I like to shop local and being an independent shop owner I am acutely aware of what it takes to support an independent business. In the past two years there has been a growing movement to dedicate the Saturday after Thanksgiving to small business. The movement is called Shop Small. The idea is that small, local business contribute far more to your local economy than big box retailers. We tend to support other local business as our suppliers, we employ your neighbors and more of the money you spend with us stays in the local community.

Added to those efforts this year is the idea that you can and should shop local for those on your holiday gift list. For example, instead of the hot new toy that was most likely made in China, why not purchase an enrollment in one of our museums programs for kids? Instead of a shirt and tie that was stitched in some third world country why not get Dad a gift certificate for some lawn work from the guy around the corner? You get the idea.

If you live in my neighborhood and you are shipping packages to friends and family I recommend that you use Barry at The Shipping Depot in Shoppers Plaza on Rt 8. Barry and his staff are the friendliest people I know and they always go above and beyond to satisfy their customers.

The Hartwood Restaurant and Whispers Pub have been a favorite place to send our customers for lunch for years. My daughter worked there through high school and although the kitchen staff has changed the owners are still dedicated to providing a unique place to eat with excellent food. Located on Harts Run Road in Glenshaw, I know anyone on my gift list would love a gift certificate for a meal there.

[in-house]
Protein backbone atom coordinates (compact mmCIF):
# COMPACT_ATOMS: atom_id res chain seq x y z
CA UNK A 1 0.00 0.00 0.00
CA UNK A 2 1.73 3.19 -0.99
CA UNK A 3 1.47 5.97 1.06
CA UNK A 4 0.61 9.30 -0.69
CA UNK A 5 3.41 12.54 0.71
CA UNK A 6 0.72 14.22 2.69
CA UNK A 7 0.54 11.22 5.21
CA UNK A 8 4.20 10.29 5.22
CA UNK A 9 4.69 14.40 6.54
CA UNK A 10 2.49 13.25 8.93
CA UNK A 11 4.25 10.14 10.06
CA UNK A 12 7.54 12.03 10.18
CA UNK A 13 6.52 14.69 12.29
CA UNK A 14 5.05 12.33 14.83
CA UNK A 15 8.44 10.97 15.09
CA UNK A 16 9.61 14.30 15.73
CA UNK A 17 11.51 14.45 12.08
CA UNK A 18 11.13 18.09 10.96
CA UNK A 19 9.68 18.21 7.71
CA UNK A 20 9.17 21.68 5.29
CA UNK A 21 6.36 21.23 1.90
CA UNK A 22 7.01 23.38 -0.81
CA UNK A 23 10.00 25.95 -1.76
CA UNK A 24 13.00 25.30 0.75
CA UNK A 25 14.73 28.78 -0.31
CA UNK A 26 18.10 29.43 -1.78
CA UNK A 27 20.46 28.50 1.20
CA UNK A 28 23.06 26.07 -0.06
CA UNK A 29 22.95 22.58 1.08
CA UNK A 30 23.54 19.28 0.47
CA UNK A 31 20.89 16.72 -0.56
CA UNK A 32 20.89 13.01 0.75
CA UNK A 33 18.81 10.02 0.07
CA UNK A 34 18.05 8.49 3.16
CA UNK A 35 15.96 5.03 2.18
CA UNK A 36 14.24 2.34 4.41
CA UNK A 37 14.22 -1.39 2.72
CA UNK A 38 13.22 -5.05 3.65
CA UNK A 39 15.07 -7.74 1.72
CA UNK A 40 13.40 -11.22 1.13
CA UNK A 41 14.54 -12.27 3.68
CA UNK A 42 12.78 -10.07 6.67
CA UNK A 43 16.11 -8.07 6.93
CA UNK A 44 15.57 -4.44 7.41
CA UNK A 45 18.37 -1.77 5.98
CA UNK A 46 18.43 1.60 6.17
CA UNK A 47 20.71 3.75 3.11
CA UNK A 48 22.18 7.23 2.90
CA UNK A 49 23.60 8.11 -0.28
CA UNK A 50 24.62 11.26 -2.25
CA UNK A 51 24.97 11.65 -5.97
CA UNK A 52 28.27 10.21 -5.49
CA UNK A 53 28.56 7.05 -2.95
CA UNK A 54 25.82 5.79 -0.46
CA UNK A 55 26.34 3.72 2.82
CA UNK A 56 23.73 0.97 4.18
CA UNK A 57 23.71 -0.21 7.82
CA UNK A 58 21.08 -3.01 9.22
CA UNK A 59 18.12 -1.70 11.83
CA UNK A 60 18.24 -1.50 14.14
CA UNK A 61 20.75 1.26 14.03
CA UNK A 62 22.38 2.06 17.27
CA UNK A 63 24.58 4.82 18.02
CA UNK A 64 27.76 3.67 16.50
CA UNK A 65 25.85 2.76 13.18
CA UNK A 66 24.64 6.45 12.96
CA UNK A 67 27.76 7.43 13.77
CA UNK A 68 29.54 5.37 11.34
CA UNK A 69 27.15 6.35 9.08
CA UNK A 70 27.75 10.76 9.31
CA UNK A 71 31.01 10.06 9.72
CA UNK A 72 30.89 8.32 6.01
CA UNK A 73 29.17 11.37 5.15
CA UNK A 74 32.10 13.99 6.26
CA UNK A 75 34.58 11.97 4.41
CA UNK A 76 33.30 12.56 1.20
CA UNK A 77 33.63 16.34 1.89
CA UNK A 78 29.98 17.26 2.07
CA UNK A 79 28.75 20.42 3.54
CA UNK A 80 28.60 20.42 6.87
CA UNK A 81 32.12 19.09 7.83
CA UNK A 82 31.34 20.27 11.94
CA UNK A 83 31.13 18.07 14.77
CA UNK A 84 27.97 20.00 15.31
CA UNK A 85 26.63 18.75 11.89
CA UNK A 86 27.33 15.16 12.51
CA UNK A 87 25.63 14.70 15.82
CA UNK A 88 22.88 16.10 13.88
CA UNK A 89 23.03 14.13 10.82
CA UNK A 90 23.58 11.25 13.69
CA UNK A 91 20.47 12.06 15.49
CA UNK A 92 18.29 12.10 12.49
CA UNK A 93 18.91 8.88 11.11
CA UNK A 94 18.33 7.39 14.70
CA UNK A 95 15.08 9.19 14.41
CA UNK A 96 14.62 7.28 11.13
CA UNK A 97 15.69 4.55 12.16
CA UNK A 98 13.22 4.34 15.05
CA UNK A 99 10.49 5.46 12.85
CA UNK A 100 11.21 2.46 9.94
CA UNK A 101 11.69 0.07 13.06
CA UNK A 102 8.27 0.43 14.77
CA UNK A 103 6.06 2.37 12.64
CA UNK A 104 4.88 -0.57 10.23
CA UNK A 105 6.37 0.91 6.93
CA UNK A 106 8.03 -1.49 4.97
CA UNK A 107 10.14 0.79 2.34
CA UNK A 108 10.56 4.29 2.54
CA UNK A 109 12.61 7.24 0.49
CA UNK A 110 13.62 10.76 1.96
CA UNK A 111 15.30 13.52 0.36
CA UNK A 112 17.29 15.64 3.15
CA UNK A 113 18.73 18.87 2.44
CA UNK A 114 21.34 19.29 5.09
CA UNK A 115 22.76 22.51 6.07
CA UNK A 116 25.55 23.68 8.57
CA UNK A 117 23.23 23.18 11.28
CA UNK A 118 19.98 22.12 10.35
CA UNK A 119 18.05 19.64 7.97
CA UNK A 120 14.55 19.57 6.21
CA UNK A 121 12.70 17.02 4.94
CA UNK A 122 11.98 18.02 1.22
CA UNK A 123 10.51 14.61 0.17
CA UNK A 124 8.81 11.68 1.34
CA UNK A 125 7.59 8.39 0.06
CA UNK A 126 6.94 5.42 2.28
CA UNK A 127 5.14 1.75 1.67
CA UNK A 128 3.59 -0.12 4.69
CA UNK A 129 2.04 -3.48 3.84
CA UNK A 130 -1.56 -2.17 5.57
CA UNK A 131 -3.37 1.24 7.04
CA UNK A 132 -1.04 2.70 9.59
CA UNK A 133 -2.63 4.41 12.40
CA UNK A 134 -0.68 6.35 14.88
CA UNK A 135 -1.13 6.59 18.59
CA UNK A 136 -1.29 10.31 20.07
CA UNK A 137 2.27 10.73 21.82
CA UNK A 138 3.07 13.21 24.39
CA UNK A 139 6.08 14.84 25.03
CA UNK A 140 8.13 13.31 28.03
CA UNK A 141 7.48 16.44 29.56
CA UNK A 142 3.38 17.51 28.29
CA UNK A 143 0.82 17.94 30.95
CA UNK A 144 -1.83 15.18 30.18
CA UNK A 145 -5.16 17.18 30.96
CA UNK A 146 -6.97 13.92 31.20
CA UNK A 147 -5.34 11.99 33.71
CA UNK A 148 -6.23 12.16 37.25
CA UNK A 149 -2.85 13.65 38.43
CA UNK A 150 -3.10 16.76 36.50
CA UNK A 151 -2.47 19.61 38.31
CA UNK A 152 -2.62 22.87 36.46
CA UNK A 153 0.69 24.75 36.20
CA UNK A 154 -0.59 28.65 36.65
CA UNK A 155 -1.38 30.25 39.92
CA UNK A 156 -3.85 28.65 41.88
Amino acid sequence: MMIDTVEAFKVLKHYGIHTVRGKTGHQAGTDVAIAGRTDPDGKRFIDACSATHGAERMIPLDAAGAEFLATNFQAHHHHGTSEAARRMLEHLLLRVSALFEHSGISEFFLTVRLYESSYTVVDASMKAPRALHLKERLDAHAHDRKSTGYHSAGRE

Another excellent lunch spot is the B&Z Deli at the corner of Harts Run and Saxonburg Blvd. Casual dining with sandwiches made to order and take-out available. I'm not really sure if they offer gift cards, but a ready made meal is always welcome over the busy holiday season.

Speaking of ready made meals, pop into A Fare To Remember in Shoppers Plaza, right next to The Shipping Depot when you are visiting Barry. You can stock your frig or freezer with delicious, gift worthy, meals to share with family and friends.

I absolutely love Sarah that cuts (and colors) my hair at Super Cuts in Gibsonia. Unless they are bald, everyone on your gift list gets their hair cut. While the salon may have a name that seems like a national chain, most are franchise stores that are locally owned.